Under Saddam Hussein, archaeologists hatched a plan to recreate a research library at Mosul University under the title of Ashurbanipal Library.  It would be focussed on archaeology. The British Museum agreed to supply copies of all its collection. The plan moved ahead slowly after Saddam fell. A campaign was launched by the Biblioteca Alexandrina in Cairo, another ambitious revival, directed at universities in the Arab world. Call this Library 2.

This is what Mosul University looks like today.

Credit Reuters

ISIS of course burnt the idolatrous library before the artillery and rockets got to work. The people in Cairo are relaunching the library campaign, though I couldn’t find anything on their website.

The archaeology research centre is a nice idea and I hope it moves ahead again. But what the students need tomorrow is a basic working library in all fields: science, languages, technology, medicine, law …. While the fighting on the East bank of the Tigris was still going on, students and professors were working to clear the rubble and start teaching again. The website is back up (only in Arabic). This determination deserves practical support. ISIS was a threat to all of us, and the people of Mosul paid very heavily for its destruction.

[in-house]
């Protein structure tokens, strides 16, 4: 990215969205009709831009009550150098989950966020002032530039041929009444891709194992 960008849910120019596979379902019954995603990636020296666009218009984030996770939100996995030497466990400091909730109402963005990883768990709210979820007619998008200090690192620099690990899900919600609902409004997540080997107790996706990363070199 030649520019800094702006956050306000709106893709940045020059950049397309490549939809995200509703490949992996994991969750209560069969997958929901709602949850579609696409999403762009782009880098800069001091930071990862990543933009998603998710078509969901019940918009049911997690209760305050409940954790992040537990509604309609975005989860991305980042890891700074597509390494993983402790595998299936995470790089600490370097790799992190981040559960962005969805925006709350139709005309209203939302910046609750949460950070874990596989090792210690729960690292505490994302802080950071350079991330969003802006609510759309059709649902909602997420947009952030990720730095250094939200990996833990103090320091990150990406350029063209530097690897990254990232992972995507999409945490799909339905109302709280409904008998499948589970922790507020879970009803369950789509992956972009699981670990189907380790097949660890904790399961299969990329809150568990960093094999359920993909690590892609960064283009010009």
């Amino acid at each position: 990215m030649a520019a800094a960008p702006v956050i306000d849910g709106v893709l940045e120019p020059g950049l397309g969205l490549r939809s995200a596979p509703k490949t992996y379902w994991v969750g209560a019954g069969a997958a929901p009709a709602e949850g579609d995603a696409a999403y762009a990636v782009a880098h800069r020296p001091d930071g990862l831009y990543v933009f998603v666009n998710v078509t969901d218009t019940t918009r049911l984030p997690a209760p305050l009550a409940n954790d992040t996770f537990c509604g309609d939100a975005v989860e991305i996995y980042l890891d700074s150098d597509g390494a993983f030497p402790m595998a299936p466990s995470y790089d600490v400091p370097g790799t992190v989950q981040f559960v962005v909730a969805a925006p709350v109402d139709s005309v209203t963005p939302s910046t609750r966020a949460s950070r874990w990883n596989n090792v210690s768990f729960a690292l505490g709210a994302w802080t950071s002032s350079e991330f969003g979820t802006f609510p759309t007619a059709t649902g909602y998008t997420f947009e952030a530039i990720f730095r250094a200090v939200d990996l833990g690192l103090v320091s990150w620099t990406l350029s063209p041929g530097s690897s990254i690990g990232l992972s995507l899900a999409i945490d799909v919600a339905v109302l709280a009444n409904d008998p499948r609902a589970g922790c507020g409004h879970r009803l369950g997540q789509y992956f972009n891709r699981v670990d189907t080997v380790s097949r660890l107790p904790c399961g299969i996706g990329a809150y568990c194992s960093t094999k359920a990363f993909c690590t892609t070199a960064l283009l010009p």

This does not look like a case where individual donations can be useful. It needs at least sponsorship from university departments and schools prepared to assemble a starter library in their discipline, plus expert input from librarians and IT people, and an operational fund from a government or billionaire. And tact as well: the university is in the Arab world, and that will be the language of instruction. Perhaps along with Kurdish? You see the problem.

Ashurbanipal Library 3 can be the one that sticks.

The new Berkeley Aquatic Center

At least every few months, the Intercollegiate Athletics (IA) enterprise at my school gives us something new to be ashamed of.  This fall, it’s the opening of a new aquatic center, for about 120 letter athletes only, that commits a whole catalog of the typical sins of that firm [sic: it has it’s own .com website], and the injuries it inflicts on the university.